City of Philadelphia Makes Equity a Priority

Sponsored: Hear from Nolan Atkinson, Philadelphia's Chief Diversity, Equity and Inclusion Officer, at the upcoming Philadelphia Diversity & Inclusion Conference, October 5-6.

Out of an abundance of caution, the 2020 Philadelphia Diversity and Inclusion Conference has been postponed until October 5-6, 2020. Visit for ongoing updates and new registration information.

The City of Philadelphia’s Office of Diversity and Inclusion is now the Office of Diversity, Equity and Inclusion — marking the city’s efforts to place equity as a priority.

For Nolan Atkinson, the City’s Chief Diversity, Equity and Inclusion Officer, the name change reflects how Philadelphia is attempting to take a leadership role in institutionalizing diversity, equity, and inclusion best practices in the public sector including the development of a Race Equity strategy that looks to identify and eliminate racial inequities created and perpetuated by the government. In addition, Atkinson says the office, empowered by Mayor Jim Kenney, is striving to help build a talented, diverse workforce throughout all sectors of City government.

Kenney recently signed an executive order establishing the office, and adding the offices of LGBT Affairs and People With Disabilities under Atkinson’s watch.

“Our aspirational goal is to have a municipal workforce that looks like the city of Philadelphia,” says Atkinson, who has been a fixture in the city for 50 years. Philadelphia’s population is 43 percent black, 35 percent white, 15 percent Latinx, and 7 percent Asian.

For many, the perception of Philadelphia has largely been defined by its white and black populations. However, in recent years, more efforts have been undertaken by organizations across the city to showcase the diversity of Philadelphia’s Latinx communities, as well as the many different Asian American populations that call Philadelphia home.

Atkinson says the city is also increasing its efforts to comply with the Americans With Disabilities Act and to combat discrimination against individuals with disabilities. The office is expected to issue a report in 2020 highlighting the citywide disparities in providing ADA accommodations, including a plan for the city to address disparities that have been identified.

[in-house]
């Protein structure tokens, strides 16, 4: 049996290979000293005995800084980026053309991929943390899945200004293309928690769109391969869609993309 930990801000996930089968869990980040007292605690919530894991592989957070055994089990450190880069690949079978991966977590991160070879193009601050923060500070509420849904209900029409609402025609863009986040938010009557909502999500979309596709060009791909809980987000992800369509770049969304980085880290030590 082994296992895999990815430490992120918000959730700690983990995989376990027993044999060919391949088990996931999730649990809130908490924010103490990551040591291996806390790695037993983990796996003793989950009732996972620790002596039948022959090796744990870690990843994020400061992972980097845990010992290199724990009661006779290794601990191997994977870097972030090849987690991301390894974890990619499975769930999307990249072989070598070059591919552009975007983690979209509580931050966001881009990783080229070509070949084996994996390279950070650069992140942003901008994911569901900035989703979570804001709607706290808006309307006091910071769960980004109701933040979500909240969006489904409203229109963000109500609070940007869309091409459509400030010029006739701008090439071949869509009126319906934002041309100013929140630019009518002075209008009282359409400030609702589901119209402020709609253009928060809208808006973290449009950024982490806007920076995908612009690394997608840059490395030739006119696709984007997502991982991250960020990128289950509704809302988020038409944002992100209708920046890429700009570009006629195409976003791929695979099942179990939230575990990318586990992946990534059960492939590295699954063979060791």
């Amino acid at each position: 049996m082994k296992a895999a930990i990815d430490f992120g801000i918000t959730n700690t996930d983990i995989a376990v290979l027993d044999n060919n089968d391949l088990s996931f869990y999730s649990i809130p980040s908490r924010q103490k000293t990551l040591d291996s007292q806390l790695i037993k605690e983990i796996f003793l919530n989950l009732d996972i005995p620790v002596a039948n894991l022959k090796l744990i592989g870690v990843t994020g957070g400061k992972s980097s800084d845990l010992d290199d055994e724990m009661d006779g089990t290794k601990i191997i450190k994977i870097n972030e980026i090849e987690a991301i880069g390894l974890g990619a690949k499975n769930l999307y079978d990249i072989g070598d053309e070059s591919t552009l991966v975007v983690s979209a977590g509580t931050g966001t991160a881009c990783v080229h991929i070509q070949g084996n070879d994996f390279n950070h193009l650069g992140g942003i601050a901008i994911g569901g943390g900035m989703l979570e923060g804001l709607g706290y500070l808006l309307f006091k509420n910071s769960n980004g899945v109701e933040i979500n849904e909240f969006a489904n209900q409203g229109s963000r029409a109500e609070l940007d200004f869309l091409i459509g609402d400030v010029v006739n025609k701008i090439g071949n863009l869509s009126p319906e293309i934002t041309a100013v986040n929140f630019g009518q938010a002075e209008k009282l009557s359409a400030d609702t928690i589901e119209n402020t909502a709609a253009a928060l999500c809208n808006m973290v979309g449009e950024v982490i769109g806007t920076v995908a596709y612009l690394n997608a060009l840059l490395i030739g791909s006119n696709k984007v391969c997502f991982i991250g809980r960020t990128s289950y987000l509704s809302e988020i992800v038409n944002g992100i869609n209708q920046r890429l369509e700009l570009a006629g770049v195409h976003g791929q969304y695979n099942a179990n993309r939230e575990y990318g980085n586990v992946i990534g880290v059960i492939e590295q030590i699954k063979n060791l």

Similarly, Philadelphia’s efforts to embrace the LGBTQ+ community have garnered national recognition. Atkinson says Kenney is directing the city to expand LGBTQ+ outreach, and to ensure that ally ship is embraced among all public and private sector institutions. In November, the national LGBTQ+ advocacy group Human Rights Campaign named Philadelphia an “all-star city” for its inclusiveness towards LGBTQ+ community members. Philadelphia earned a perfect score of 100 on the HRC’s Municipal Equality Index.

He added that at a time of hardship for many immigrant communities, Philadelphia is opening its doors to new arrivals. “That’s how you grow a city,” Atkinson says.

According to Pew, the foreign-born population of Philadelphia grew nearly 70 percent between 2000-2016, making up about 15 percent of the city’s overall population. The Pew report notes that immigrants are “largely responsible for the city’s growth in residents and workers, and they have boosted the number of children and entrepreneurs.”

Philadelphia’s efforts reflect a wider recognition among cities that attracting — and keeping — residents and employers is linked with outreach to diverse stakeholders.

Atkinson will share some of the city’s best practices at the upcoming Philadelphia Diversity & Inclusion Conference, October 5-6. The conference is a preeminent gathering for thought leaders and influencers, executives, activists and academics to share best practices and redefine what it means to be diverse, equitable, and inclusive in the 21st Century. Keynote speakers will include Kenney, Temple University President Richard Englert and global philanthropist and entrepreneur Nina Vaca, as well as rising national and local voices with fresh insights on how to make diversity and inclusion an integral part of any sector and institution.

For more information, visit

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Murali Balaji is a former journalist and academic who works as a diversity consultant in the Philadelphia area. 

Tags: philadelphiasponsoreddiversity and inclusion

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